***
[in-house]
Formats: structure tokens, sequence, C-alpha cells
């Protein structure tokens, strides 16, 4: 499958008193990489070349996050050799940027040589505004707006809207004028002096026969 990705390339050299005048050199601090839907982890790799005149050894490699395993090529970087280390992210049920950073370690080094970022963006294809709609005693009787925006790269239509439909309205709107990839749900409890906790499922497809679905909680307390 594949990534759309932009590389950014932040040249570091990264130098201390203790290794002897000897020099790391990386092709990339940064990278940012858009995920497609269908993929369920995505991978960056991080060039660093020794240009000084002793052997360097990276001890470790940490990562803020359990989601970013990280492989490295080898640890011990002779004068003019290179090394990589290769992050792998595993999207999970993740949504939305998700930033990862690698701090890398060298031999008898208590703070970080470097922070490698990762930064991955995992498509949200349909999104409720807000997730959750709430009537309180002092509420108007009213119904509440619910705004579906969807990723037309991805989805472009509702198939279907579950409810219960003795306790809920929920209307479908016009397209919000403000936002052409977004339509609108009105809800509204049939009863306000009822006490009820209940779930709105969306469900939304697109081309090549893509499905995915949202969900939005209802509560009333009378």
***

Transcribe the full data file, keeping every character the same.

[in-house]
Formats: structure tokens, sequence, C-alpha cells
């Protein structure tokens, strides 16, 4: 499958008193990489070349996050050799940027040589505004707006809207004028002096026969 990705390339050299005048050199601090839907982890790799005149050894490699395993090529970087280390992210049920950073370690080094970022963006294809709609005693009787925006790269239509439909309205709107990839749900409890906790499922497809679905909680307390 594949990534759309932009590389950014932040040249570091990264130098201390203790290794002897000897020099790391990386092709990339940064990278940012858009995920497609269908993929369920995505991978960056991080060039660093020794240009000084002793052997360097990276001890470790940490990562803020359990989601970013990280492989490295080898640890011990002779004068003019290179090394990589290769992050792998595993999207999970993740949504939305998700930033990862690698701090890398060298031999008898208590703070970080470097922070490698990762930064991955995992498509949200349909999104409720807000997730959750709430009537309180002092509420108007009213119904509440619910705004579906969807990723037309991805989805472009509702198939279907579950409810219960003795306790809920929920209307479908016009397209919000403000936002052409977004339509609108009105809800509204049939009863306000009822006490009820209940779930709105969306469900939304697109081309090549893509499905995915949202969900939005209802509560009333009378």